Quiet villages on Sri Lanka’s southern coast are drawing a new crowd, finds Priyanka Pradhan
I glimpse storm clouds swirling on the horizon from my spot in the crystalline green waves. Training my eyes towards the rocky shore, I go over the instructions in my head: “Don’t look down at the board, look straight ahead. Ready? Stand up, NOW!” my trainer had roared earlier this morning, over the din of breaking waves.
I paddle frantically before squatting low on the longboard and ride the wave as far as I can, even as salty winds whip manic circles around me.
The rush is incomparable. Little wonder, then, that I find myself amidst hordes of international surfers, braving unpredictable rains and bellowing trainers in Hiriketiya, on Sri Lanka’s southern coast. While both beginners and experts enjoy the surf break and reef, the horseshoe-shaped bay’s gentle waves are forgiving for first-timers, too.
Hiriketiya is one of the most popular spots on the country’s surf map, brimming with swanky bars and artisanal co ee purveyors. Chefs and mixologists come trained from all over the world and live music acts take place every other night – an impressive lineup for a bay small enough to walk across in five minutes.
“Hiriketiya was initially a small surfing town, and saw a massive boom in tourism over the last five years,” says Don Ranasinghe, co-owner of the bar Smoke and Bitters. “We attract a young, fun-loving and inquisitive type of traveller.” Smoke and Bitters itself is also attracting global attention: after opening in 2020, it made it onto Asia’s 50 Best Bars list last year.
Despite the thriving nightlife, yoga classes are packed every morning. “Yoga ties in nicely with surfing,” says Mossad Marcel, a German yoga instructor. “It works towards relaxation and relieving pain or muscle strain that could be caused during surfing, so these classes are extremely popular on the coast – almost every B&B or hostel here comes with a yoga shala attached.”
“WE ATTRACT A YOUNG, FUN-LOVING AND INQUISITIVE TYPE OF TRAVELLER”
Farther west, Ahangama is a former fishing village turned surfers’ playground; many millennials arrive here in pursuit of work-surf balance. The co-working space Hari Hari House, which opened in Ahangama in 2020, has direct access to the ocean; here, boardrooms are even fitted with showers.
“Ahangama remains a boutique beach town which hasn’t succumbed to high-rise buildings, and the locals work hard to maintain a vibe similar to Tulum or Trancoso,” says Samath Gammampila, co-owner of Trax Ahangama, a popular speakeasy with jazz nights and Sunday brunches. “Increasingly, locals like ourselves are finding ways to bring a new dimension of style and local flavour.”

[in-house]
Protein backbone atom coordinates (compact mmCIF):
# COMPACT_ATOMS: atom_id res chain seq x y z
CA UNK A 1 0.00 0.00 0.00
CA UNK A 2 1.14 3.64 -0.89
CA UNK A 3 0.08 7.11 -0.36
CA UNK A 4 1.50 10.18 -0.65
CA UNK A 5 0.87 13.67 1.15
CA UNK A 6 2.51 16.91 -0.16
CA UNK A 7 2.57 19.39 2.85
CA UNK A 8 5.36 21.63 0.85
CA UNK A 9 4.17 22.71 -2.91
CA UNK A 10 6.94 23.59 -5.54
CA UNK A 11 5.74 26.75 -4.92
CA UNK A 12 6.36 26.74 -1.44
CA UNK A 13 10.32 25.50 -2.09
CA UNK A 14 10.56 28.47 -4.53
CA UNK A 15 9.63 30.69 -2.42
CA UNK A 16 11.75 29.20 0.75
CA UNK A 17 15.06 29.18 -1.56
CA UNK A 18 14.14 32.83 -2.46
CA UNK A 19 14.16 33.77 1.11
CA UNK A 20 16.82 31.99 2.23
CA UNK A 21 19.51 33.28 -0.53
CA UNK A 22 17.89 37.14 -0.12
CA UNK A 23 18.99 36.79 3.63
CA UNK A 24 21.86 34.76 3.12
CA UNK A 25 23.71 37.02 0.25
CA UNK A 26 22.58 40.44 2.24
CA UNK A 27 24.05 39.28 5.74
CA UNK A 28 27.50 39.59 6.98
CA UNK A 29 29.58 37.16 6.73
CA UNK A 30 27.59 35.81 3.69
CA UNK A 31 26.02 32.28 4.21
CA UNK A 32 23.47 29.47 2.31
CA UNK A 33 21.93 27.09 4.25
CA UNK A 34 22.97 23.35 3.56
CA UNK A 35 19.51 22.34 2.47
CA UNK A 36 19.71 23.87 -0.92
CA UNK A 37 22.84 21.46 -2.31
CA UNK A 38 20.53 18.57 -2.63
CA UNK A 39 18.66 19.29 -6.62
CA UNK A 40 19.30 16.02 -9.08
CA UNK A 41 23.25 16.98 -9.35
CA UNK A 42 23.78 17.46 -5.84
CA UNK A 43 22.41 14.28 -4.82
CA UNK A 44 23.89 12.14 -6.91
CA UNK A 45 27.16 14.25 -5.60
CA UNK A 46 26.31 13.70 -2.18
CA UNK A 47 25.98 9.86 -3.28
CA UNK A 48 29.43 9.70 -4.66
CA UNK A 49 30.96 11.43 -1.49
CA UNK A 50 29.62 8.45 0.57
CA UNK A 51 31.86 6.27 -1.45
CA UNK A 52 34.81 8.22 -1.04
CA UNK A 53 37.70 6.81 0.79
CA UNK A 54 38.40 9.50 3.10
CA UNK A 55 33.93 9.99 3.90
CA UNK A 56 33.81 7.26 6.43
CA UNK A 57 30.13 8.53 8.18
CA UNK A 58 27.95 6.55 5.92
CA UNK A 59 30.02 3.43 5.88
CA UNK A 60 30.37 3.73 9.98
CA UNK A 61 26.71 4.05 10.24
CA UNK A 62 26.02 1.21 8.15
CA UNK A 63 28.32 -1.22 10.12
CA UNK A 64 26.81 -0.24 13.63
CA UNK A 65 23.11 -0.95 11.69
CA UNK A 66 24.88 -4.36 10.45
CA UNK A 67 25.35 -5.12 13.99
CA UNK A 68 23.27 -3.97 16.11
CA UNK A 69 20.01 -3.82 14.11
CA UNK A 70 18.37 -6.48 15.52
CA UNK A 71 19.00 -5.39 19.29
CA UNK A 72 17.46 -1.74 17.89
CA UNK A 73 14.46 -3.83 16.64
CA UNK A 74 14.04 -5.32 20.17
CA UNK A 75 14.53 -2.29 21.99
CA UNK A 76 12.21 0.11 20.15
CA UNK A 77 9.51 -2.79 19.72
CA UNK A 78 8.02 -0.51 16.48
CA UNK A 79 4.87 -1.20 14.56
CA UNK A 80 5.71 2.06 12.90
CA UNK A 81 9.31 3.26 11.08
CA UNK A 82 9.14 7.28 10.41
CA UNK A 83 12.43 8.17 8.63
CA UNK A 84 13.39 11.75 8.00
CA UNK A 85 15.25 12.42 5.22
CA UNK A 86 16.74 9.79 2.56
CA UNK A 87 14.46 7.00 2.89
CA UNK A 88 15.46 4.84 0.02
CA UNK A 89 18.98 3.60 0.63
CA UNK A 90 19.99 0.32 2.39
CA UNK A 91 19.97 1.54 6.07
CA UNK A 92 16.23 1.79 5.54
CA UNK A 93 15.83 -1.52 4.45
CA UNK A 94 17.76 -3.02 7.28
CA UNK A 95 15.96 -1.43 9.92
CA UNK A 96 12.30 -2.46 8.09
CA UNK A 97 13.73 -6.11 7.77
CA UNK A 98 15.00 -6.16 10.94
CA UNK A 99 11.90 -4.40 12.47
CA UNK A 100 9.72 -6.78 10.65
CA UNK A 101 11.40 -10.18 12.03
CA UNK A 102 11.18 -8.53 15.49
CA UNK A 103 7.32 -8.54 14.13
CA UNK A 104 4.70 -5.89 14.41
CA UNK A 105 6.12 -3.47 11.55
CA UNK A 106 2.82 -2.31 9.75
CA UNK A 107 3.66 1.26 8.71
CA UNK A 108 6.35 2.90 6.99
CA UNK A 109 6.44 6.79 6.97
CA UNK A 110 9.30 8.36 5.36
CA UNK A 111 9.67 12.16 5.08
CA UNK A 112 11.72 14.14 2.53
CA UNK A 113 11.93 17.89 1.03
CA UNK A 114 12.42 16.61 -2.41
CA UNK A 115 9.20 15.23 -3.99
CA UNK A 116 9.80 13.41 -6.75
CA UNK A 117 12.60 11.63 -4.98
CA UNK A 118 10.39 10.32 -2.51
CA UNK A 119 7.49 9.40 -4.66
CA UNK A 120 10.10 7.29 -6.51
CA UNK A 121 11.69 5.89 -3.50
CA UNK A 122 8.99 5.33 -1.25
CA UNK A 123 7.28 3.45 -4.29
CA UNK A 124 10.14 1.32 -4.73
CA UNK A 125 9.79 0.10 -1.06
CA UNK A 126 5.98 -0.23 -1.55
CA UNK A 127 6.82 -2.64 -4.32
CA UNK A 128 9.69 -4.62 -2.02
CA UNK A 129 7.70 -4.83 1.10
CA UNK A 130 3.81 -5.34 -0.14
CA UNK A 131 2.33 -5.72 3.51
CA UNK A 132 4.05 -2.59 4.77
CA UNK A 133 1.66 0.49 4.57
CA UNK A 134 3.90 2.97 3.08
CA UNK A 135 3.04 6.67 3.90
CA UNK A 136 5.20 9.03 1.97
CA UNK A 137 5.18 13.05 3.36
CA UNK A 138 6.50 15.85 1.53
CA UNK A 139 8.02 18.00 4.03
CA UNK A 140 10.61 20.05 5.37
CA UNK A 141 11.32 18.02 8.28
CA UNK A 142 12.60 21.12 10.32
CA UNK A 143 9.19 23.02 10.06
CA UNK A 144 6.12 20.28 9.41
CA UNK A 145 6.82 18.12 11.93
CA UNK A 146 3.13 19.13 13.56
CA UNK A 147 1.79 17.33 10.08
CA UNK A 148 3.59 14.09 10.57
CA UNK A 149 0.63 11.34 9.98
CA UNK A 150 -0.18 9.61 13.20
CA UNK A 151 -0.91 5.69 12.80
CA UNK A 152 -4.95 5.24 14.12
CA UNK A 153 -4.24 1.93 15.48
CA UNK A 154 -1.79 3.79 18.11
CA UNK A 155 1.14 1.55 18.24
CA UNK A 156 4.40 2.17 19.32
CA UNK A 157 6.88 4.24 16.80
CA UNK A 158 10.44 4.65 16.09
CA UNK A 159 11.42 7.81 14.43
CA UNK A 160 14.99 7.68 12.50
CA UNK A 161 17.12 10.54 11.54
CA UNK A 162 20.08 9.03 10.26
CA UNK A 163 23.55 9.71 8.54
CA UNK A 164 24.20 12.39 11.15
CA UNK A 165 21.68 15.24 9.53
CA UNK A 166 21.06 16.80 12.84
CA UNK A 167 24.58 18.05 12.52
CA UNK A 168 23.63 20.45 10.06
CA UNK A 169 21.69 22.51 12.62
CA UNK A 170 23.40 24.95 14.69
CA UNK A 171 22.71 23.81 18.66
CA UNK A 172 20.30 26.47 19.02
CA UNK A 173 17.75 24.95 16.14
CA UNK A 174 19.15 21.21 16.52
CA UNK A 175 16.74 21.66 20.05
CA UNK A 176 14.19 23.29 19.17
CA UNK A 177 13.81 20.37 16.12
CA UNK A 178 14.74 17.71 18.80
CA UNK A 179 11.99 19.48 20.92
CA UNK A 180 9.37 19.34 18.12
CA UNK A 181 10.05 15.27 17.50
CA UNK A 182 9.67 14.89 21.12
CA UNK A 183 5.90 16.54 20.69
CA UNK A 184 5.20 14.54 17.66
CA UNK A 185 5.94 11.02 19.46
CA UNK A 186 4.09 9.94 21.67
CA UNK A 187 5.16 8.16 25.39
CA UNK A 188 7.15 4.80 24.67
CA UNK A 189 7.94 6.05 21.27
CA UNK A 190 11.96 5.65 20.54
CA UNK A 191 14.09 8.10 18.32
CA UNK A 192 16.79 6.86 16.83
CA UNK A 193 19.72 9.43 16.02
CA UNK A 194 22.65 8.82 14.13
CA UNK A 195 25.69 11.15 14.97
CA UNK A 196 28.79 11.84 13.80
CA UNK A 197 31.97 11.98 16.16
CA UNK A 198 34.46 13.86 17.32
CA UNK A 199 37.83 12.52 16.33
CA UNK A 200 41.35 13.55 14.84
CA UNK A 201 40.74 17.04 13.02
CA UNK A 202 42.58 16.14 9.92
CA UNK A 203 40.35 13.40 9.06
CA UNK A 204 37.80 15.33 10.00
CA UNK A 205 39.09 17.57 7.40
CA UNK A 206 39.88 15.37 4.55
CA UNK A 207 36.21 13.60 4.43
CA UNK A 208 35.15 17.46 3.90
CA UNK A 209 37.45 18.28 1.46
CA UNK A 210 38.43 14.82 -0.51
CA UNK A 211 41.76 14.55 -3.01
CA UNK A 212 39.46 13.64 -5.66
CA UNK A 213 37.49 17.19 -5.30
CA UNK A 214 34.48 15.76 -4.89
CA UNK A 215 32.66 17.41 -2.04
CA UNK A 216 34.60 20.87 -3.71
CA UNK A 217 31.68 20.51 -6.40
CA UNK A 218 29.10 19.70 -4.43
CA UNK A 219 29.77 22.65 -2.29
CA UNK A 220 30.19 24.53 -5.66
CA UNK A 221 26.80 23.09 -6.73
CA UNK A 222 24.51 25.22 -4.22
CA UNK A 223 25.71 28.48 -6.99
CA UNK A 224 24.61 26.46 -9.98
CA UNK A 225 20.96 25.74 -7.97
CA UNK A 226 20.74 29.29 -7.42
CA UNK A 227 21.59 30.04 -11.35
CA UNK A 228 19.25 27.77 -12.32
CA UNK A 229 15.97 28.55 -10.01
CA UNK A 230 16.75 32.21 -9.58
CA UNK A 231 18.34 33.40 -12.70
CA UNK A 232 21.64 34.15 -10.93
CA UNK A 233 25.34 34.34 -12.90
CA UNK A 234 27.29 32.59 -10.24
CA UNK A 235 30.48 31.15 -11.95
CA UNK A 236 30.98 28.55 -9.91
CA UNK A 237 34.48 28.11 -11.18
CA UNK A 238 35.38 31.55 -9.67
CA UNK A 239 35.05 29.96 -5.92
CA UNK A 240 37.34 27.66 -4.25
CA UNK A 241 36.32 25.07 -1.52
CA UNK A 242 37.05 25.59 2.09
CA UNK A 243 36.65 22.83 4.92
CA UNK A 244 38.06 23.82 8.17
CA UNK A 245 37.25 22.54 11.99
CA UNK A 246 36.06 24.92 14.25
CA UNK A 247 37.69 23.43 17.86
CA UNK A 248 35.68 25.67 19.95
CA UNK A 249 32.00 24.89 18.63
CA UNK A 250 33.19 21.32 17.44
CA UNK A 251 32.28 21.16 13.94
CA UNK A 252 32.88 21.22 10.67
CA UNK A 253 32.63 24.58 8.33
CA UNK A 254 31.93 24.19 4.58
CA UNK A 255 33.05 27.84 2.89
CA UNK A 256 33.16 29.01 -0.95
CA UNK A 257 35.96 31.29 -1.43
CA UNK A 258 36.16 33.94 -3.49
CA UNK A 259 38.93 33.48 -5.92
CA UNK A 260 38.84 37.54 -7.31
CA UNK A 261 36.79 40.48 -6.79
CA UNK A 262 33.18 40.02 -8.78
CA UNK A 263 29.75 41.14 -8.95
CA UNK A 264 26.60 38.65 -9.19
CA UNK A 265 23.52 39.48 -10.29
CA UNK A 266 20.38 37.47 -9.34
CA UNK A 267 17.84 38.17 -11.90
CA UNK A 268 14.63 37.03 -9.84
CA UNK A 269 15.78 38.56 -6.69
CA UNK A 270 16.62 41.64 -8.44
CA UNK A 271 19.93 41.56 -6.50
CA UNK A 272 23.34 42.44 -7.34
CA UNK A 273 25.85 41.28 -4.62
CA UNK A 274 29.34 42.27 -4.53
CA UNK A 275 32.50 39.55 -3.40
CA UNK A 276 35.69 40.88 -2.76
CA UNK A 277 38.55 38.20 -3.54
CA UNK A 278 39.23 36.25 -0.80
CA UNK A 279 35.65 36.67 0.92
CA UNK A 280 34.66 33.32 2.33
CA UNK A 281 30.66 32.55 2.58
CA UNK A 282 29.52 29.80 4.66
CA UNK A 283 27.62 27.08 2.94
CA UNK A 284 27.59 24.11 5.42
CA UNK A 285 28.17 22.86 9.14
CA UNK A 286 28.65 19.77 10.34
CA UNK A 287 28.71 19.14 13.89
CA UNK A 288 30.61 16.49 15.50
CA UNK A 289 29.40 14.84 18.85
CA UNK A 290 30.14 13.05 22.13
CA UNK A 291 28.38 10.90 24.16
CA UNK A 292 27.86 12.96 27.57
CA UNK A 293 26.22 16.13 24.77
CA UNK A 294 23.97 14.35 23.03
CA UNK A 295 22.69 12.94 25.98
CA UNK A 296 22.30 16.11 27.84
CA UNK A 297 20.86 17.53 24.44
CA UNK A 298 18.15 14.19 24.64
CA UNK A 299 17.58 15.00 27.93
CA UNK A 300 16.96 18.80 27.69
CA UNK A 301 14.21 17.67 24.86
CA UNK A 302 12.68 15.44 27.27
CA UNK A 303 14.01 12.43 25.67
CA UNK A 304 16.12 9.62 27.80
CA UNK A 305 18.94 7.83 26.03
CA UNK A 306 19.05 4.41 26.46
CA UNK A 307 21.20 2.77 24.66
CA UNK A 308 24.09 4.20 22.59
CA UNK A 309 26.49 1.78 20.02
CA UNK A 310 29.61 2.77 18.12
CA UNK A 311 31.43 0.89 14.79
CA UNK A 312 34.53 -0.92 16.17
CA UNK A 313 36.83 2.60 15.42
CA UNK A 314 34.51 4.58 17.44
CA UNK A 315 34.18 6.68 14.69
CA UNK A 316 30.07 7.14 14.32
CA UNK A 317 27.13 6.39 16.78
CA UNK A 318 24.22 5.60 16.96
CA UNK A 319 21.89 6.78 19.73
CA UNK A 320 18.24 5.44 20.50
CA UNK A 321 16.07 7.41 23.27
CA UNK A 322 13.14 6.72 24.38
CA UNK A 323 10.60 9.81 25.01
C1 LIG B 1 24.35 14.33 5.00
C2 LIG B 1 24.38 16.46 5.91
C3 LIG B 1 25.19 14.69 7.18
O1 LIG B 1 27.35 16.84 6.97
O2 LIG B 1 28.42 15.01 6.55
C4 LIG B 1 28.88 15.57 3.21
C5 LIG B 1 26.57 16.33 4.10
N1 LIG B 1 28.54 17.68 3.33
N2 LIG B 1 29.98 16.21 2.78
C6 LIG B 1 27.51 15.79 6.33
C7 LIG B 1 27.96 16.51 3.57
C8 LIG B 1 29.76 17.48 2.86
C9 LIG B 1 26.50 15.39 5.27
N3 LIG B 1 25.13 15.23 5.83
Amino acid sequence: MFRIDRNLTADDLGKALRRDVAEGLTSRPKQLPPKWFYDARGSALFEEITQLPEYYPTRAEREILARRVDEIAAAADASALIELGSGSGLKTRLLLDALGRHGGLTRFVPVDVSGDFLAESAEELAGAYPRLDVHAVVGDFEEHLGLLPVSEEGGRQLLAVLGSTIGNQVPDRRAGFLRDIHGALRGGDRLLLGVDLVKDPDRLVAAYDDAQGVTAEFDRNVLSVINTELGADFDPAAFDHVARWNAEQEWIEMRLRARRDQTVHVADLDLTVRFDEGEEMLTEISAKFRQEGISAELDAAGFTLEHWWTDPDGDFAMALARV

The crowd in neighbouring Midigama is younger and surfers are at either intermediate or expert levels. The mood is always upbeat here, as stunning sunsets segue into sundowners by the beach and open-mic evenings turn into raucous all- nighters. Lazy Left and Lazy Right are popular surf breaks, and surfers are reluctant to leave till after sundown or torrential rain, or both. The beach, with its slim shoreline and wild, untended edge, is also home to a large population of sea turtles, some of whom come to greet me in a rocky corner of the shore.
Fortune has not, of late, been on Sri Lanka’s side; but the challenges of the last few years have only strengthened the sense of community amongst locals, expats and travellers. “It’s because of what we all went through together, that this sense of community was born – first the Easter bombings happened, then the pandemic and now, crippling inflation,” says Paul Harding, who opened Harding Boutique Hotel in Ahangama in December. “All we want is for Sri Lanka to thrive again.”
Back in Hiriketiya bay, I plod towards the shore, surfboard in hand. The last few droplets fall heavily from the sky, making pockmarks in the sand. Wire-thin palm trees sway lazily when suddenly, the sun appears from behind the clouds, burnishing the sky into a familiar shade of blue. A sprightly garden lizard trots across the grassy edge of the beach to take a good look around.
It looks like the storm may have passed.